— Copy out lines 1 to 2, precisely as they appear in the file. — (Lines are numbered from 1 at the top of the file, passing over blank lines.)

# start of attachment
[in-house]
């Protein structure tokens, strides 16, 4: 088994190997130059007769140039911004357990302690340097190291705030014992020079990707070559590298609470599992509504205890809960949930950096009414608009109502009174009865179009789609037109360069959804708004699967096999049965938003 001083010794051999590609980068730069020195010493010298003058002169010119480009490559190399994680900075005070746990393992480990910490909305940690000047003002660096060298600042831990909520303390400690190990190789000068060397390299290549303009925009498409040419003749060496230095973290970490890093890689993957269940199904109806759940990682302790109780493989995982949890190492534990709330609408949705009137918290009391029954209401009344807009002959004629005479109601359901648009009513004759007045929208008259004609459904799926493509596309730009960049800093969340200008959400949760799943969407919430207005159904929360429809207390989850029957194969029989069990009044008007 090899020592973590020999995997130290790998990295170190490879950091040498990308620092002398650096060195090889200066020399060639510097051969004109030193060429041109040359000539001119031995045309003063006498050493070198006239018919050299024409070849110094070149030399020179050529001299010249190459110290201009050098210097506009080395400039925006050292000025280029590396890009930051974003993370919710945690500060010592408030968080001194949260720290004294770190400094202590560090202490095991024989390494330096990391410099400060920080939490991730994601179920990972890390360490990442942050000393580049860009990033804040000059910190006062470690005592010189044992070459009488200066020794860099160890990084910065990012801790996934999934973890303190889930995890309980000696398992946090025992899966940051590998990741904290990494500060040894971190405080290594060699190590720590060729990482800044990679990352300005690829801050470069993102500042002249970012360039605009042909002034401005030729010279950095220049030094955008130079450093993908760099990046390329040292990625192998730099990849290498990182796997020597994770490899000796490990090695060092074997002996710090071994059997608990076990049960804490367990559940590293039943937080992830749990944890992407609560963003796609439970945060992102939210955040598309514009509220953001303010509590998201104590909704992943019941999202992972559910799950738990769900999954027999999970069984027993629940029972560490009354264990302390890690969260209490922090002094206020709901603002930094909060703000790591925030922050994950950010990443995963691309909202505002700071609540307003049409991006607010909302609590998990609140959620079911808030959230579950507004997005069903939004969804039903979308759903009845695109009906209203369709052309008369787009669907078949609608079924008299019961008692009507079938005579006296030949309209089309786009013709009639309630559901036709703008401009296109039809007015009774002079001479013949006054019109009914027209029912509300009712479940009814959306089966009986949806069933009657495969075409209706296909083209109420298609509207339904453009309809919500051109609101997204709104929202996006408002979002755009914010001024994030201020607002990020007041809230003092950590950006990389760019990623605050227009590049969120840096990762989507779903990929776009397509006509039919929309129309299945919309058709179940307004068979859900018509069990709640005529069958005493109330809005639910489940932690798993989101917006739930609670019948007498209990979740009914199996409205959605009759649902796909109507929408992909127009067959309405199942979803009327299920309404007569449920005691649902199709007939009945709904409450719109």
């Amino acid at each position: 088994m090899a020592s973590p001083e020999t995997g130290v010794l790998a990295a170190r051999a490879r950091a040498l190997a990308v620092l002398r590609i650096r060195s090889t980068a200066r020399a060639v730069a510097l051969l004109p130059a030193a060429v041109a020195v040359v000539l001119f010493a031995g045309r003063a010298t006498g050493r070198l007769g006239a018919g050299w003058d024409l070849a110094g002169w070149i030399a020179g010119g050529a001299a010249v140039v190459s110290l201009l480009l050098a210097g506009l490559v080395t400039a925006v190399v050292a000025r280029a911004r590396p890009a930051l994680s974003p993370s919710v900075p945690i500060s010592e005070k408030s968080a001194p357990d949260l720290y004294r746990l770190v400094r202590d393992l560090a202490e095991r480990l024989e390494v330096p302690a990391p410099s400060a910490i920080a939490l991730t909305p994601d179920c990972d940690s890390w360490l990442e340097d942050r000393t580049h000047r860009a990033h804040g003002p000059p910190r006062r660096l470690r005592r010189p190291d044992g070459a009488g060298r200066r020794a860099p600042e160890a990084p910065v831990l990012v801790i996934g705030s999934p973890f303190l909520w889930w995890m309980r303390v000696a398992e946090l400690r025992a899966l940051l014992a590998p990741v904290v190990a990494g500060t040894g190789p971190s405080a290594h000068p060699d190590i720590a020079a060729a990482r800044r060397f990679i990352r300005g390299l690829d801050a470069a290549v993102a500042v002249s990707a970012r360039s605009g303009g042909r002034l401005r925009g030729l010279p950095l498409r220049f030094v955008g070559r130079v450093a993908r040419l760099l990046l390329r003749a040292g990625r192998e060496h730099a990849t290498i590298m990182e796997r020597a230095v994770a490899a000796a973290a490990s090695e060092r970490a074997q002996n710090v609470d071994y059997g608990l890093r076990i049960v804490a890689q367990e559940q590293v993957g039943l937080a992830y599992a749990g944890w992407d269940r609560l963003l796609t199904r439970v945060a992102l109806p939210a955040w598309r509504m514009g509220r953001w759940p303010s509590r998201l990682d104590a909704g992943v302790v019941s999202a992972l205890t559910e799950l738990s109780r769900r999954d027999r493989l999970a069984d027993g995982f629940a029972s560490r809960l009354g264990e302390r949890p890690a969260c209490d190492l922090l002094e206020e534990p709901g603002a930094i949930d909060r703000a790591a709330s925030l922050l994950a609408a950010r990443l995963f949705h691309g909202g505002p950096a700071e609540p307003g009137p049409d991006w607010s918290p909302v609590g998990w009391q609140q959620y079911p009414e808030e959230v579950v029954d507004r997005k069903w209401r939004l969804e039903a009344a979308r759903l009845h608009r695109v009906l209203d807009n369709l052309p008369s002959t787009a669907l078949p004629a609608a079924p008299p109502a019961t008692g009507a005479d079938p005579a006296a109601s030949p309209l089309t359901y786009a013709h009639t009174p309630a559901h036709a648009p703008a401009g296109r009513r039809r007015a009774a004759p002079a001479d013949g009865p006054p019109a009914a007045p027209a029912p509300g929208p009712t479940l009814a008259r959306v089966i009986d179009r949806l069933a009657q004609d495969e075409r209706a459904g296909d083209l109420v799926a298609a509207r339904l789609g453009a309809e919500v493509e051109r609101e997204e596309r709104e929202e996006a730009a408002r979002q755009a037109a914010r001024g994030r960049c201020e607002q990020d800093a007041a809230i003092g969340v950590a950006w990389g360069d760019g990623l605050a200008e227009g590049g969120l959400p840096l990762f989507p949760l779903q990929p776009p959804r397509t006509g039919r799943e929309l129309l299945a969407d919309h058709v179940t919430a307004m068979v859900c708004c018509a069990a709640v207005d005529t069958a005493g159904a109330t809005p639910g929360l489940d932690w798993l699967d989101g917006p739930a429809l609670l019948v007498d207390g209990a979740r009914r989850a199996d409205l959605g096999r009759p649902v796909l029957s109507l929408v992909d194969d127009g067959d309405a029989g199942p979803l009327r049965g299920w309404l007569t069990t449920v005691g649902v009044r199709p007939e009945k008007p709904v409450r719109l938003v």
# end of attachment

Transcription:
[in-house]
């Protein structure tokens, strides 16, 4: 088994190997130059007769140039911004357990302690340097190291705030014992020079990707070559590298609470599992509504205890809960949930950096009414608009109502009174009865179009789609037109360069959804708004699967096999049965938003 001083010794051999590609980068730069020195010493010298003058002169010119480009490559190399994680900075005070746990393992480990910490909305940690000047003002660096060298600042831990909520303390400690190990190789000068060397390299290549303009925009498409040419003749060496230095973290970490890093890689993957269940199904109806759940990682302790109780493989995982949890190492534990709330609408949705009137918290009391029954209401009344807009002959004629005479109601359901648009009513004759007045929208008259004609459904799926493509596309730009960049800093969340200008959400949760799943969407919430207005159904929360429809207390989850029957194969029989069990009044008007 090899020592973590020999995997130290790998990295170190490879950091040498990308620092002398650096060195090889200066020399060639510097051969004109030193060429041109040359000539001119031995045309003063006498050493070198006239018919050299024409070849110094070149030399020179050529001299010249190459110290201009050098210097506009080395400039925006050292000025280029590396890009930051974003993370919710945690500060010592408030968080001194949260720290004294770190400094202590560090202490095991024989390494330096990391410099400060920080939490991730994601179920990972890390360490990442942050000393580049860009990033804040000059910190006062470690005592010189044992070459009488200066020794860099160890990084910065990012801790996934999934973890303190889930995890309980000696398992946090025992899966940051590998990741904290990494500060040894971190405080290594060699190590720590060729990482800044990679990352300005690829801050470069993102500042002249970012360039605009042909002034401005030729010279950095220049030094955008130079450093993908760099990046390329040292990625192998730099990849290498990182796997020597994770490899000796490990090695060092074997002996710090071994059997608990076990049960804490367990559940590293039943937080992830749990944890992407609560963003796609439970945060992102939210955040598309514009509220953001303010509590998201104590909704992943019941999202992972559910799950738990769900999954027999999970069984027993629940029972560490009354264990302390890690969260209490922090002094206020709901603002930094909060703000790591925030922050994950950010990443995963691309909202505002700071609540307003049409991006607010909302609590998990609140959620079911808030959230579950507004997005069903939004969804039903979308759903009845695109009906209203369709052309008369787009669907078949609608079924008299019961008692009507079938005579006296030949309209089309786009013709009639309630559901036709703008401009296109039809007015009774002079001479013949006054019109009914027209029912509300009712479940009814959306089966009986949806069933009657495969075409209706296909083209109420298609509207339904453009309809919500051109609101997204709104929202996006408002979002755009914010001024994030201020607002990020007041809230003092950590950006990389760019990623605050227009590049969120840096990762989507779903990929776009397509006509039919929309129309299945919309058709179940307004068979859900018509069990709640005529069958005493109330809005639910489940932690798993989101917006739930609670019948007498209990979740009914199996409205959605009759649902796909109507929408992909127009067959309405199942979803009327299920309404007569449920005691649902199709007939009945709904409450719109």